The Shaftesbury Theatre is currently home to Hairspray. It is the perfect spot for a perfect show! The classic, Roman decor is beautiful, the seats very comfortable and the theatre laid out well. The Stalls area was easy to move around in and the number of aisles was perfect to help people get to their seats. There were crystal chandeliers, angels, Roman figures, lions, cherubs… all of great detail. There was even beautiful scenic wall paintings above the box seats. Speaking of boxes, there are 8 boxes that seem to have a good view as they protrude out instead of being flush with the wall. People sitting there seemed to be sitting comfortably and enjoying themselves. The lights and speakers were placed strategically so that they didn’t really stand out or take away from the beauty of the theatre. I would comment that the bars need an extra person or two at intermission. The line-ups were atrocious and after waiting for almost the whole intermission, I got to the counter to be told they didn’t have any bottled water and I had to go to another bar. Other than that… staff seemed friendly / polite, the theatre seemed clean / well-maintained.
I’m afraid I have a new favorite! Sorry Mamma Mia (which has moved to a very close second now). The ‘Welcome’ greeting at the beginning of the shows always help set the mood, it seems. Reminding people that it was Baltimore 1962 before the time of mobiles and hoping we could return to that time, i.e.: turn your mobile off. I enjoyed the movie so figured I would enjoy the theatre version, however, I wasn’t prepared for enjoying it more than the movie or enjoying it more than other favorite theatre shows.
Right from the first note, it was just energy, laughter, and toe-tapping songs. From the first song, ‘Good morning Baltimore’… it just didn’t stop. I couldn’t stop moving involuntarily… either tapping my toes, bobbing my head or dancing in my seat. The audience, myself included seemed so into the show. You felt like you were in the audience of ‘The Corny Collins Show’ or engrossed in the lives of some real people. I loved being part of their lives, so to speak. The family bond of the Turnblads was something so nice to see in an age where family sometimes appears to take a back seat. Adam Price was ‘priceless’ as Wilbur Turnblad. Brian Conley was unbelievably believable as Edna Turnblad. It’s sometimes weird watching a man play a woman’s role but it really wouldn’t be the same otherwise in this instant. Welcome to the show, Brian! Good job! I adored Chloe Hart, who as Tracy Turnblad wanted to make you want to abolish segregation and to follow your dreams. She has a great voice and can really hit those notes. You couldn’t help but root for her… wanting her to obtain her dreams including getting the love of her life, Link Larkin played by Liam Tamne. Speaking of hitting those notes, Link did a pretty good job himself! The dancing of all the cast was excellent but most noticeable was that of Seaweed played by Adrian Hansel. He really had the moves! Motormouth Maybelle (Sandra Marvin) is a great singer and stand-out personality.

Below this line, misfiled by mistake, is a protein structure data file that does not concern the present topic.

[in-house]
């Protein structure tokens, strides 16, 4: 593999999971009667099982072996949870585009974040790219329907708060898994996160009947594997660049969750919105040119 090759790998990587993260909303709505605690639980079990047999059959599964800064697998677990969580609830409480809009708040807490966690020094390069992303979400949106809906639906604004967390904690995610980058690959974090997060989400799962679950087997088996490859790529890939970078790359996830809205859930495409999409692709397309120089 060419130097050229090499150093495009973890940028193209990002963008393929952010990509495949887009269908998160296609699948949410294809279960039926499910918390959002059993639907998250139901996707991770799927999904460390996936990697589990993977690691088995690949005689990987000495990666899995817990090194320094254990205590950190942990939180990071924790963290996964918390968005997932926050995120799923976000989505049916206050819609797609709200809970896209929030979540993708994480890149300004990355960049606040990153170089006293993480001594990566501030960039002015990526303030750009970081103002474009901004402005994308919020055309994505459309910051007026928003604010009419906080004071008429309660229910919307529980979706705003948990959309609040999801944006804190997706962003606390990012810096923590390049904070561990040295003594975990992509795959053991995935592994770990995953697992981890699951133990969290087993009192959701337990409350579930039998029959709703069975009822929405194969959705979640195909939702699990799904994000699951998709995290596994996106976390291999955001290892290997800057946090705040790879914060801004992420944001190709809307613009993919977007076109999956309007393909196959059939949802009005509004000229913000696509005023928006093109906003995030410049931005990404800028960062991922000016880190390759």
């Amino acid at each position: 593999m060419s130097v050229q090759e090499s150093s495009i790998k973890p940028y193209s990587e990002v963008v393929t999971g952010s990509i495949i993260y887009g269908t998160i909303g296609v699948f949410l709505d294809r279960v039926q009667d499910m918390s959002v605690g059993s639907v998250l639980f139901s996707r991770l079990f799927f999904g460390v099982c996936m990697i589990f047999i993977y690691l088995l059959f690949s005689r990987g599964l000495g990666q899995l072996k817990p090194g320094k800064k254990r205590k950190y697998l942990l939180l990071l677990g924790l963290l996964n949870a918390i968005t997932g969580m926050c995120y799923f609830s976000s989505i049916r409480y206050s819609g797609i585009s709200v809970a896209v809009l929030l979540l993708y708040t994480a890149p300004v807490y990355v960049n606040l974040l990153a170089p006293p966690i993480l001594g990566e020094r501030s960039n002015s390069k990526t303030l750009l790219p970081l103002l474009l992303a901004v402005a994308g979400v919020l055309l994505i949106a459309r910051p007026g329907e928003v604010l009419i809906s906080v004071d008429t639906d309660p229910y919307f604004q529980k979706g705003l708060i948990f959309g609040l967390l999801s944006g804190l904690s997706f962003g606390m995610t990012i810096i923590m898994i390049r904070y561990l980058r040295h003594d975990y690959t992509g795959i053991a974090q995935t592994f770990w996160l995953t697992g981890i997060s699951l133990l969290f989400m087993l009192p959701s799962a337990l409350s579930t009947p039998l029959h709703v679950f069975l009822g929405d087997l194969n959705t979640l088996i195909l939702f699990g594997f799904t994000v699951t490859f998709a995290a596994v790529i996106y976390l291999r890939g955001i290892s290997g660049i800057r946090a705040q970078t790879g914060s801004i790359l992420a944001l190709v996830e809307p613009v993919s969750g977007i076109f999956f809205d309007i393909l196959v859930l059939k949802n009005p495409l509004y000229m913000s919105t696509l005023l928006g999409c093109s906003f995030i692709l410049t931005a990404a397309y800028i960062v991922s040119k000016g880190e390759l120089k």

It’s not just a fun, happy, energetic show… it has meaning, too. It was a reminder that everyone isn’t equal… that people who look different are treated different… maybe not as much as in 1962 but still so. In particular… ‘big, blond and beautiful’ women and people who are not white get the shaft but that changes with the determination of one young lady and the encouragement of Edna, Wilbur, Motormouth, Link, Seaweed, and best friend Penny Pingleton (played by Verity Rushworth)! Go, Tracy! There were scenes when you could feel the oppression and sympathize and also cheer when ‘colored’ people decided to rise above the oppression and take their rightful place in society even with a start like integrating on a TV show.
Of course, Hairspray, isn’t just the title of the show… it does involve Hairspray and boy, they must go through tons of it. I read that 175 hand-made wigs are used in this production and cast go through 80 cans of hairspray a week.
I enjoyed the ‘I can hear the bells’ song, almost got caught up and clapped with the kids at the Patterson Park High School Sophomore Spring Hair Hop, and couldn’t help but laugh when Edna’s voice got really DEEP like when she says, ‘Excuse Me’ when talking to snooty Velma Von Tussle played by Liz Robertson.
The whole show was absolutely fantastic… no question about it. There is not one part that was ‘so-so’ or where you might be bored. One scene in particular though just had me laughing so hard… it was the ‘You’re Timeless to Me’ scene with Edna and Wilbur Turnblad. I didn’t notice until after I got home but my eyeliner had extended outward with nice black streaks as the tears filled my eyes from laughter and I tried to wipe the tears away. It was also touching… a love song between a husband and wife who obviously loved each other no matter what the other looked like or acted like. They were perfect as they are which is how spouses should feel about their other half. Even Brian and Adam had a hard time with the scene as the crowd roared with laughter and cheered with wild abandonment. The cast must have such a fun time with this show.
‘You can’t stop the beat!’ It will live on. I was so impressed with the energetic and brilliant performances of the cast. This is a show I would go see again. It leaves you wanting more. The audience didn’t want to leave at the end and waited for the performers to come out again. Bravo, Hairspray, bravo! If you want a ‘feel good’ time… go see Hairspray today!
by Ann Kamran (stagetalk.co.uk)